I cannot wait to go to New York next weekend. I am so excited.

But right now, I am afraid to go to bed. I am scared that I am going to have dreams involving Yo Gabba Gabba! I think I might love that show. It's now being recorded daily on my DVR. It's a kids show with wacky life-sized, brightly-colored creatures and psychedelic cartoons and kids dancing and indie rock. I swear one of the songs they played was sung by Dominique Durand of Ivy. But I couldn't find her listed in the credits anywhere. If you haven't heard of this show, here's a sample:

(Thanks, Skip!)

Monday, November 19, 2007

Thanksgiving Radio Show

I won't be on the radio this Friday morning due to the holiday schedule, but I will be on Thursday from 9am to noon eastern standard time. I just got the motherload of crazy old food songs all of which I hope to play on Thursday. I even have some new hot dogs songs!!! Heaven. And wouldn't you love to hear Sammy Davis, Jr. singing "Plop Plop Fizz Fizz" or the Andrews Sisters' take on "One Meat Ball?" Well, I got 'em!

I just have to figure out how to get these songs off my computer onto a CD. I cannot seem to burn CDs, but I am hoping that I can burn through Itunes.

I hate my new computer.... it is so frustrating and depressing. This is part of the reason that my blog posts have been less frequent. If you are interested in a fancy new laptop running Vista, let me know. I'll give you a deal.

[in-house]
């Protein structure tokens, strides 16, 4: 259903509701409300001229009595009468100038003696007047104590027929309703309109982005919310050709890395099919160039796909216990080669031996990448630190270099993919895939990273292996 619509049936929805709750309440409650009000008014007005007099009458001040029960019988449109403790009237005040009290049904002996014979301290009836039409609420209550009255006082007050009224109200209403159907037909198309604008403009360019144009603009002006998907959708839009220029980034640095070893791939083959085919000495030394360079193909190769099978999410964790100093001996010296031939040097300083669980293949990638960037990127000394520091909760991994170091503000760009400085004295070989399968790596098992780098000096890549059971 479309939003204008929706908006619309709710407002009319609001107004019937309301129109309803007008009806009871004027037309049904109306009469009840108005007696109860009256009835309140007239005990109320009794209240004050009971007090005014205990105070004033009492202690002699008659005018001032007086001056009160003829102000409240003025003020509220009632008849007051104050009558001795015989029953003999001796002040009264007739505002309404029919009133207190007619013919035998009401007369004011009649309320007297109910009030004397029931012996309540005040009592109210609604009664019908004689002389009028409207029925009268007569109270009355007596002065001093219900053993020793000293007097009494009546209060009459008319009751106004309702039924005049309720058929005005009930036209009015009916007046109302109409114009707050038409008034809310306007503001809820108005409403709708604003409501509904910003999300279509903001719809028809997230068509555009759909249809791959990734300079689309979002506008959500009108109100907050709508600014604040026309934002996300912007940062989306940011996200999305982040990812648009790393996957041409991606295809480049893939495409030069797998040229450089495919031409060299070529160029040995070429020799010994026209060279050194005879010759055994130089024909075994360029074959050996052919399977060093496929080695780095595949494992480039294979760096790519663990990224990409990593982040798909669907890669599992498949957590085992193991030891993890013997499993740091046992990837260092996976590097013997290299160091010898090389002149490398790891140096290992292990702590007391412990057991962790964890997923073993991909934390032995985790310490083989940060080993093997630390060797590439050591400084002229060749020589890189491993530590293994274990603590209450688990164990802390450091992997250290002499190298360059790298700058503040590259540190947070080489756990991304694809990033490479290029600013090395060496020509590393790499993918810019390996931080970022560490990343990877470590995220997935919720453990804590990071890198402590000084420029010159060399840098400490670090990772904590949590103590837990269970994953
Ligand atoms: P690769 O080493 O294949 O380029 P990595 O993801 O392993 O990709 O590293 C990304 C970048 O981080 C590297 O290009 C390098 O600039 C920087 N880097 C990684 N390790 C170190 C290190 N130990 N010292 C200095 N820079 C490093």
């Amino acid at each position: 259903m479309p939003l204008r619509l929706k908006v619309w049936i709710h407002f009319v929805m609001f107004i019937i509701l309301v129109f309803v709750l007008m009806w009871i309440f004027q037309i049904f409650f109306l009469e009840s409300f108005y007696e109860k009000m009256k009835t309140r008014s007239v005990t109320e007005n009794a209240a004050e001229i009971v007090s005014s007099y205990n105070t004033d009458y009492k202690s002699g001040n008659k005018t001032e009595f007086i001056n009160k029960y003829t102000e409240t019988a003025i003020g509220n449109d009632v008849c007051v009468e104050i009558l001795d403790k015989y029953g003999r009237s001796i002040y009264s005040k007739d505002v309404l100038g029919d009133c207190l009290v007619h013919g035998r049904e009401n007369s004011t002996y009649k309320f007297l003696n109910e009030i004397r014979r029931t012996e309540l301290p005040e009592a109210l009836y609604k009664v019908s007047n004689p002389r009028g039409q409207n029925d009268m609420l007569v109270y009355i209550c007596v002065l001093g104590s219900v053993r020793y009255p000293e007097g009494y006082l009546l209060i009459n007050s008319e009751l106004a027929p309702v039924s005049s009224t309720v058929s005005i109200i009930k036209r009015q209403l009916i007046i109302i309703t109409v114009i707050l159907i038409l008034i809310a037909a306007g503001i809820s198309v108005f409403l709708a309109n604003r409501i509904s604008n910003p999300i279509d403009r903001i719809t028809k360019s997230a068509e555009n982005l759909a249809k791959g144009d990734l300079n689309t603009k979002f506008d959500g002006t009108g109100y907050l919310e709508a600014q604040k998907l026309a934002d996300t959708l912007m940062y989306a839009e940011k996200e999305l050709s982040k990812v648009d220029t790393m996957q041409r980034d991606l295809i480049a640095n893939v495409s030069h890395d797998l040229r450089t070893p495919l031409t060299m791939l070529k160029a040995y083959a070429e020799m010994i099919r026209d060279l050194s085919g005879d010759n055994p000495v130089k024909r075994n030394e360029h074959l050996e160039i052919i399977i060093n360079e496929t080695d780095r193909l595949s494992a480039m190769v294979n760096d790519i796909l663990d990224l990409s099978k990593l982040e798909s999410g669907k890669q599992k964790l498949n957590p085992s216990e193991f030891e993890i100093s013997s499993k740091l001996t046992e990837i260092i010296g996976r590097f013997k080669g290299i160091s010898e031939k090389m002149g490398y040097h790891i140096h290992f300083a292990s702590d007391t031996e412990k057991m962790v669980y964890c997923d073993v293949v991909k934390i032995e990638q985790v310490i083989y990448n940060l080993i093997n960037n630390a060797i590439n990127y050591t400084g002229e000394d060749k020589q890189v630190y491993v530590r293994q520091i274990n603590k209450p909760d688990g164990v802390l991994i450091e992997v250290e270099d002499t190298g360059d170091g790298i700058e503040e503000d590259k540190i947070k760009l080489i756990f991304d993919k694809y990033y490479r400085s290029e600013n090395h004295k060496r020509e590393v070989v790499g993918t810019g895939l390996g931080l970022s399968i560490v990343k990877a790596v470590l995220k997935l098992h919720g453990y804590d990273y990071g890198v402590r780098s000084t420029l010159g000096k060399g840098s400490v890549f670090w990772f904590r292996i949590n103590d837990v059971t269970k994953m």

But tune into WXYC on Thursday. Food songs always improve my mood. Even if I don't get this new crop of food songs off my laptop, I still have lots to play. I wish I could find a song about bacon-wrapped hot dogs. Yummmmmm. My next mix CD will definitely be a collection of meat songs focusing on pork products.

Sunday, November 18, 2007

Radio Show Friday, November 16 8-10AM

Astrud Gilberto - Beginnings
The Brothers Dimm - To Oblivion
Keren Ann - Between the Flatland and the Caspian Sea
Clare & the Reasons - Track 1
Arizona - Midday Midnight
The Silver Seas - The Country Life
Ikettes - Doo Ron Ron
The Coasters - Yakety Yak
Robert Plant & Alison Krauss - Gone, Gone, Gone
Loudon Wainwright III - Valley Morning
Clyde McPhatter - Come What May
Everly Brothers - Kansas City
Magic Apron - Tender Ghosts
The Bird and the Bee - How Deep Is Your Love

At the beginning of my show, a woman wandered into the station because she loved the song that I was playing, "Beginnings" by Astrud Gilberto. She looked about my age and was in a professorish-looking suit. She said, "This is a Chicago song. It is music of my generation." She then asked if I was studying djing in school. I can't decide if it is cool or depressing that this woman close to my age thought I was a 20-year old college student. She then asked, "What kind of music do you normally play on your radio show?" (As if I don't listen to Astrud Gilberto on a regular basis.)

I played mostly stuff out of the new CD bin and there were some great things in there this week! The Brothers Dimm, Clare & the Reasons, The Silver Seas, Arizona... I hadn't heard of any of these bands, but I loved what I heard. I really liked the Clare & the Reason's track.... great indie pop with her beautiful voice and nice harmonies.